What kind of use the land under VY can support after the plant ceases operation will depend on multiple factors, said Hebert.

The NRC will decide in increments how many acres of the VY campus it will release for reuse, he said.

In Hebert's opinion, replacing the energy produced by VY is important. Constructing a biomass plant, a gas plant, or a combined solar array and gas plant are suggestions that crossed Hebert's desk.

Hebert stressed that the state needs an energy source that produces base load power that can provide energy around the clock.

Solar and wind provide intermittent energy, he said.

Overall, he added, as an advisory panel and advocates for the public, NDCAP will play an important role in delivering messages to the state and NRC about what the local community wants for VY's decommissioning.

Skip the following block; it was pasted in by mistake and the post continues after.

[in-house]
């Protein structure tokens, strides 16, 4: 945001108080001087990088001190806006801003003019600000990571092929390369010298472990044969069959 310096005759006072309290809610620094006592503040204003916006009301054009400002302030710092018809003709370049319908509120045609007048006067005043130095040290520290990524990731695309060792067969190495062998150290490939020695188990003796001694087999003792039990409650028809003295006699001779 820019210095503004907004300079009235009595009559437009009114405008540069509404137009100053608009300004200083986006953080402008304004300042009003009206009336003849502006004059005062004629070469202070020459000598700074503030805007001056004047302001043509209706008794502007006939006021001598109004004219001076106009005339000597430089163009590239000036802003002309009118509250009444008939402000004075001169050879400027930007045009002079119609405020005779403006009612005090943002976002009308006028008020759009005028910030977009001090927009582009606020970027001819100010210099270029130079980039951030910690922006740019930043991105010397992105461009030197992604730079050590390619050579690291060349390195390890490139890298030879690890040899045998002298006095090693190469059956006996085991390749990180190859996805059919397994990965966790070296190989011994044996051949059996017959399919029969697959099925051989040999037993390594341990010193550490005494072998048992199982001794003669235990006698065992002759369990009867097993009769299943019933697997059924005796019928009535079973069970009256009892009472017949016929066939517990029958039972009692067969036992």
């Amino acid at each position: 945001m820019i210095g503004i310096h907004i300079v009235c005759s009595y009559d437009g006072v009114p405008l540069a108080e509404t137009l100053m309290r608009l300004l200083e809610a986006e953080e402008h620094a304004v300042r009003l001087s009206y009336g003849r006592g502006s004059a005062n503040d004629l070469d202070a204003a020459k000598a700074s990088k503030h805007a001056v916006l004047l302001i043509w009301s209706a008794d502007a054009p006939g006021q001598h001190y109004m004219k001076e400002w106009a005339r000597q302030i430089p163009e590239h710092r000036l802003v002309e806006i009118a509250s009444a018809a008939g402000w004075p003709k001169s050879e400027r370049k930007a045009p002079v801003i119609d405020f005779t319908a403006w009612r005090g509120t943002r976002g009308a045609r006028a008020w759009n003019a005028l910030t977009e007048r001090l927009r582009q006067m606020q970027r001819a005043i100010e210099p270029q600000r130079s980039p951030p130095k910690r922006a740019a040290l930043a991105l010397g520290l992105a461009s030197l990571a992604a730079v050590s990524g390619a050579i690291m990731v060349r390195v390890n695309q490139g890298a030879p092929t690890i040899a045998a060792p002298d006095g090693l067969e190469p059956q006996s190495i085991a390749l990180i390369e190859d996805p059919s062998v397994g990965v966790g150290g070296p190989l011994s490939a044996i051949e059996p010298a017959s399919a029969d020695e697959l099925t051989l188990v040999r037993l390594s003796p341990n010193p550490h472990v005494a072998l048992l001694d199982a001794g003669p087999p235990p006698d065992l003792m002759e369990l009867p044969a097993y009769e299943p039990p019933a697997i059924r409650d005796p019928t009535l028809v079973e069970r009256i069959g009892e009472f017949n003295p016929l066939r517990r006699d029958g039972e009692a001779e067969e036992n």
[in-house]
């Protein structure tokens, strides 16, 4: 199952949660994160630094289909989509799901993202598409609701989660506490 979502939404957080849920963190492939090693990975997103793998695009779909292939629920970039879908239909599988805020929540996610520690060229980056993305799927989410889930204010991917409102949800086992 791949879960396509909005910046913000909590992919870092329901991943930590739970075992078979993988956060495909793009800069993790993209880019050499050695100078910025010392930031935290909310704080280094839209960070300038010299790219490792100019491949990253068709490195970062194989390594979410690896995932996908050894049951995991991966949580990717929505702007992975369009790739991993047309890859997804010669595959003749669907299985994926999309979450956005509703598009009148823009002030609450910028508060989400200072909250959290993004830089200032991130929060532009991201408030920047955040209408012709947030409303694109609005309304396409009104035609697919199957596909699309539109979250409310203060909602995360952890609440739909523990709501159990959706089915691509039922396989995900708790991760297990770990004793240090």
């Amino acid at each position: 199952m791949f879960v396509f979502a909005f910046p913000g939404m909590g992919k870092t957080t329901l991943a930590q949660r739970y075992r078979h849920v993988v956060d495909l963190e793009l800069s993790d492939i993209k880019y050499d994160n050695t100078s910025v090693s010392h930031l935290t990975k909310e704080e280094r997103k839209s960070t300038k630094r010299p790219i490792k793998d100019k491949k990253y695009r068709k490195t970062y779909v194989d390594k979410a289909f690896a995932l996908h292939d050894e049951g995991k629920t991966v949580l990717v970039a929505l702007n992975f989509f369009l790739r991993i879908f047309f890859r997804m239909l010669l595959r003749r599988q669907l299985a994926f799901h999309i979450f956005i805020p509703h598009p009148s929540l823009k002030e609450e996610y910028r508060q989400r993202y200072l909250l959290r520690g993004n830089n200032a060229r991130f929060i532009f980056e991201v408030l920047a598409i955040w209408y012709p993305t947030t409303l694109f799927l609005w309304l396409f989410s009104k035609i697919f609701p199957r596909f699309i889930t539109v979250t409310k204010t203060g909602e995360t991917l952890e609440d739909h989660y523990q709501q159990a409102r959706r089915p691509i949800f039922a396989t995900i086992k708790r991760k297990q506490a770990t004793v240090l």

“It's all done; let's just move forward,” said Hebert.

Moving forward, however, could equate to navigating unknown territory while blindfolded.

“There's not a lot known of what are we in store for and for how long,” O'Connor said. “You don't hear people talking about the next phase.”

O'Connor added she will wait until the first NDCAP meeting, on Sept. 25, before developing expectations for the new panel.

“I don't have all the answers yet,” said O'Connor, adding that with the first meeting a week away, she has yet to receive a meeting agenda or materials from Montpelier.

According to O'Connor, who is vice-chair on the Brattleboro Selectboard and executive director of the Brattleboro Area Chamber of Commerce, Shumlin's office asked her to accept a four-year term on NDCAP.

Although rhetoric around VY has occasionally been contentious, O'Connor said she considers decommissioning a new phase with a blank slate.

“Let's all work together and let's do this right,” she said.

O'Connor added that she expects the region's response to decommissioning will take time: “This is not a quick thing. It's not like in a couple months we'll have figured this out.”